Too many of us are engaged in constant criticism and not a reasoned critique of Biden, and wallow in liberation rhetoric that dismisses the clear and present danger we face. Let me provide two examples. The former vice president takes a lot of heat over the 1994 crime bill, and some of it is deserved. However, Joe Biden alone did not produce that legislation. For those old enough to remember or honest enough to acknowledge, there was a growing and loud chorus in the Black community asking for protection in crime ridden cities. Violence and criminal activity had become epidemic. Some might recall a tragic case in Baltimore in 2002 when an entire family of 7, the Dawsons, was killed when their house was set ablaze by drug dealers. The family was targeted because the mother was outspoken regarding the drug trade being conducted on her block. What was left of Detroit was being burned to the ground every Halloween. Los Angeles was in the midst of gang wars where drive-by shootings were claiming the lives of innocent bystanders, many of them teenagers. The crime bill was a response to that cry for help and it had a lot of Black supporters. I still have the White House press release with the names of all of the Black faith leaders who endorsed the bill, primarily because it was many of their congregants that had been impacted by crime. No one at the time foresaw the mass incarceration that would result from sentencing guidelines resulting from that legislation. Today, it has conveniently been heaped on Biden’s lap without any consideration of what got us to that bill in the first place.

The same can be said for the criticism that Biden has not offered a ‘Black agenda.’ What past president ever did and what should be expected when Blacks comprise just 12.7 percent of the nation’s population? A president who abides by the processes of our federal system cannot simply wave a magic wand and deem policy into law. Though in Trump’s delusionary mind, he believes he possesses that wand. It is why Congress exists. What is missing is the collective work of our Black-led organizations to promulgate a national policy agenda. It should not come from a presidential candidate; it should come from us. Who knows what the priority issues are facing our community better than we do? To expect any presidential candidate to navigate the complexities of race and class and come up with a comprehensive framework for Black empowerment is a folly. Our interest would be better served by bringing forth an agenda, with wide input, and placing it before Joe Biden as our expectation for governance under a Biden administration. It is no different than how the nation’s civil rights leadership proceeded with Lyndon Johnson during the 1964 presidential campaign, and Jack Kennedy before LBJ. What was gained? The Civil Rights Act of 1964, the Voting Rights Act of 1965, and the Civil Rights Act or ‘Fair Housing Act’ of 1968. We also witnessed the appointment of Thurgood Marshall to the U.S. Supreme Court as the first Black Justice and the equally historic appointment of Dr. Robert Weaver as Secretary of the Department of Housing and Urban Development to Johnson’s presidential Cabinet.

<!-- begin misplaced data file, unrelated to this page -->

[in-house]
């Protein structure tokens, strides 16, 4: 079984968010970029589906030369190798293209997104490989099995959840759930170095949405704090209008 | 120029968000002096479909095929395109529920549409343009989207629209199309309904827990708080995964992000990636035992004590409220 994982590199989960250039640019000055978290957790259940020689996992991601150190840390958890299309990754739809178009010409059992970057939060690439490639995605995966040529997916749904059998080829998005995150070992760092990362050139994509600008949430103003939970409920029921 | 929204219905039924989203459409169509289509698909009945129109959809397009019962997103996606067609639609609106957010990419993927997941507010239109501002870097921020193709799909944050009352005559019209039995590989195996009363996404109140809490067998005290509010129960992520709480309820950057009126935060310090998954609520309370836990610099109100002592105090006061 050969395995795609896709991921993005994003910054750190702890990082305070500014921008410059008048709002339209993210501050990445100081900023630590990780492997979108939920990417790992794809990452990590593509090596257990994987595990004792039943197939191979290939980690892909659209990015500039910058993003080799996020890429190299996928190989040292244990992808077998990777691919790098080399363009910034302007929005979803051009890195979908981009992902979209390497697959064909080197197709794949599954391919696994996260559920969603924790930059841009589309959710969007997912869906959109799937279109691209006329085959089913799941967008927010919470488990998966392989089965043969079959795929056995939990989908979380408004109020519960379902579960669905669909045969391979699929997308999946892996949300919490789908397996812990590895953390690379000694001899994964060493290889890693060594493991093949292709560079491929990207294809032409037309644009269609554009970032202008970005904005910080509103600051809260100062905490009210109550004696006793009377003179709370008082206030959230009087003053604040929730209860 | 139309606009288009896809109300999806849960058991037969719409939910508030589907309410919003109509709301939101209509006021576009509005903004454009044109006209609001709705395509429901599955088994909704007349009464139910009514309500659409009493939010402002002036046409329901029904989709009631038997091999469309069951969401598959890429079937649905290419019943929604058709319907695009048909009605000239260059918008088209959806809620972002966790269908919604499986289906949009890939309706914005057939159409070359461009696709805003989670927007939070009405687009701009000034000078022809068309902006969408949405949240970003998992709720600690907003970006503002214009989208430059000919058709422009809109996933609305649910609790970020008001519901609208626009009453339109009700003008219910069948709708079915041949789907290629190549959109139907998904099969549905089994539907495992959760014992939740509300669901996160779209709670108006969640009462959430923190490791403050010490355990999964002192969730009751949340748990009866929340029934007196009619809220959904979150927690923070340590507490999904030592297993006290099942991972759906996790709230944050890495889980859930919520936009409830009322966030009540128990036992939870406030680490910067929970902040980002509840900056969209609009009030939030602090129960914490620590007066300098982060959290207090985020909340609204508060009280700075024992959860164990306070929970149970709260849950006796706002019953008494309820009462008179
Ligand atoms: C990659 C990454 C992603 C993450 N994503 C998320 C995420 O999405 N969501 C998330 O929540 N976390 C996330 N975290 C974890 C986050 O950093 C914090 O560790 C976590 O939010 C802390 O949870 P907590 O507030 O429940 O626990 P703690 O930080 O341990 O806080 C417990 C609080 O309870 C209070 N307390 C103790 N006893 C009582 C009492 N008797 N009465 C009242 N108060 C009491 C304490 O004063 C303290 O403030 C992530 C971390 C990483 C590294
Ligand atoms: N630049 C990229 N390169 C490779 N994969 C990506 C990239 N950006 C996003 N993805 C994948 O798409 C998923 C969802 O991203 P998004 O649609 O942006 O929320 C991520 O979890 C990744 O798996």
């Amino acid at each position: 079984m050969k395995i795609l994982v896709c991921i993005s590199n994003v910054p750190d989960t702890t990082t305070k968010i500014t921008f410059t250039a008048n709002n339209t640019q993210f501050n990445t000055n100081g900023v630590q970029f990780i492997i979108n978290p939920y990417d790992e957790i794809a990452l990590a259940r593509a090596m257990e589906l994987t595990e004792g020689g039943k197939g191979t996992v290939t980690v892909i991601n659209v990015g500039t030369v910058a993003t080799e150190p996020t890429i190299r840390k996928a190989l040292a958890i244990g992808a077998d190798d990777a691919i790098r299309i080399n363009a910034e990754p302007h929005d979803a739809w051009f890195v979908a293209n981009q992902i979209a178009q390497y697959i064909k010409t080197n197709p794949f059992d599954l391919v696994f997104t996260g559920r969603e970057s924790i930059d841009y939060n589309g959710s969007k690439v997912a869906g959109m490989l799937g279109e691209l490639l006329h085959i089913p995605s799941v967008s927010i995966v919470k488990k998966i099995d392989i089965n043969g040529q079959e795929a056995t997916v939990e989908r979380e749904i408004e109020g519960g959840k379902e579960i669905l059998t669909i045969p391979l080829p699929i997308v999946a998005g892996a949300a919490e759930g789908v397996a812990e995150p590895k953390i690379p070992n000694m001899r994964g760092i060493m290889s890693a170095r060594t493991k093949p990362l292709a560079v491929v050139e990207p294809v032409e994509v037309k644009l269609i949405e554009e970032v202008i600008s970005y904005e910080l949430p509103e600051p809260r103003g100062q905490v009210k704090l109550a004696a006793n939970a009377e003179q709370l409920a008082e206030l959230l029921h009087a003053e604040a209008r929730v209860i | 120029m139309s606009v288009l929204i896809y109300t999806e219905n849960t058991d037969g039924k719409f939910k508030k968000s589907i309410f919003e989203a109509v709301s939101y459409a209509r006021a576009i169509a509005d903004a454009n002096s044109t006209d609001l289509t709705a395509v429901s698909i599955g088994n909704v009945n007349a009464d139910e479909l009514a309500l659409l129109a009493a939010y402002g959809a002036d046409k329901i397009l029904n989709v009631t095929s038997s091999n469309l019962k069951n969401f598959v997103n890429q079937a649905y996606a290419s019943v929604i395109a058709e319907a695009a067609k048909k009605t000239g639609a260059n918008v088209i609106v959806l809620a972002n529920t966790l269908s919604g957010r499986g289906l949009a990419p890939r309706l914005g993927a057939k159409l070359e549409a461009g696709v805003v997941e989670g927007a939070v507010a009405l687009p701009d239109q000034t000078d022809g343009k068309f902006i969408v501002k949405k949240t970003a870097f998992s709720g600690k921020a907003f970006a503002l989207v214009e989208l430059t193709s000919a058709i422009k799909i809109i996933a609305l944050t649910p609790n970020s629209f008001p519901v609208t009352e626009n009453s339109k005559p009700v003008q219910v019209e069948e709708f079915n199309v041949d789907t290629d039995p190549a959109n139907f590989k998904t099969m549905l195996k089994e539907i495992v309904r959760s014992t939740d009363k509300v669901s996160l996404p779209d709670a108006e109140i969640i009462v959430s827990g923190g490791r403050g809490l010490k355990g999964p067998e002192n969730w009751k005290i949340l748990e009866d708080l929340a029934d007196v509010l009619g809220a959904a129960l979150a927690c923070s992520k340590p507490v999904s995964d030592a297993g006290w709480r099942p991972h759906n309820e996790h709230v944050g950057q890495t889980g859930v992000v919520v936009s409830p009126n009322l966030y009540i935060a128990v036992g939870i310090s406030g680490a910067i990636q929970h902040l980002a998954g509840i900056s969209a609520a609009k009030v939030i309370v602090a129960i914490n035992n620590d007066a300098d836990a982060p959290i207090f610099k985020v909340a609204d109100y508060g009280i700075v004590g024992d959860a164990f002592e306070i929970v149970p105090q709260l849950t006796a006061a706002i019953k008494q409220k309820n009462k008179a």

This election is going to test our maturity as a people. We can either engage in trivial fault-finding, revisionist history and pseudo-analyses of partisan politics or go to the polls and make certain Donald Trump is not re-elected. Does he have to show you a gas chamber to convince you who he is? The election of Richard Nixon, the tainted election of George W. Bush, and the infiltration by Trump should be enough to motivate Black voters to head to the polls and cast their vote on November 3 in record numbers for Joe Biden.

Walter Fields is Executive Editor of